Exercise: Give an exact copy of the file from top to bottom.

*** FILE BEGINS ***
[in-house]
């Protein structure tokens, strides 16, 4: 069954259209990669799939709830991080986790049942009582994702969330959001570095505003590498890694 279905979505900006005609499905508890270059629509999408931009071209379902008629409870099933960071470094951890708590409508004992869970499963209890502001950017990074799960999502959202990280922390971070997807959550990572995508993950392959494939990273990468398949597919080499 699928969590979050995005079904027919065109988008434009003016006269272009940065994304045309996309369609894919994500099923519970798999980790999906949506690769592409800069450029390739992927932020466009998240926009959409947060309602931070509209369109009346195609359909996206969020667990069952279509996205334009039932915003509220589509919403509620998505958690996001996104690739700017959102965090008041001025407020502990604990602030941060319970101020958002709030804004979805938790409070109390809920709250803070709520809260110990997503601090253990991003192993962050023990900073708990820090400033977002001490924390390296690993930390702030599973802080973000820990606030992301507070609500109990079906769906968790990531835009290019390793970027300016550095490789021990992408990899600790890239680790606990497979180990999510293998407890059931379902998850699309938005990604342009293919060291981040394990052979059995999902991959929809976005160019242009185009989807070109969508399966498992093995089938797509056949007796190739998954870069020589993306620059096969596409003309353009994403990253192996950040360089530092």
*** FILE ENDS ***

[in-house]
């Protein structure tokens, strides 16, 4: 069954259209990669799939709830991080986790049942009582994702969330959001570095505003590498890694 279905979505900006005609499905508890270059629509999408931009071209379902008629409870099933960071470094951890708590409508004992869970499963209890502001950017990074799960999502959202990280922390971070997807959550990572995508993950392959494939990273990468398949597919080499 699928969590979050995005079904027919065109988008434009003016006269272009940065994304045309996309369609894919994500099923519970798999980790999906949506690769592409800069450029390739992927932020466009998240926009959409947060309602931070509209369109009346195609359909996206969020667990069952279509996205334009039932915003509220589509919403509620998505958690996001996104690739700017959102965090008041001025407020502990604990602030941060319970101020958002709030804004979805938790409070109390809920709250803070709520809260110990997503601090253990991003192993962050023990900073708990820090400033977002001490924390390296690993930390702030599973802080973000820990606030992301507070609500109990079906769906968790990531835009290019390793970027300016550095490789021990992408990899600790890239680790606990497979180990999510293998407890059931379902998850699309938005990604342009293919060291981040394990052979059995999902991959929809976005160019242009185009989807070109969508399966498992093995089938797509056949007796190739998954870069020589993306620059096969596409003309353009994403990253192996950040360089530092």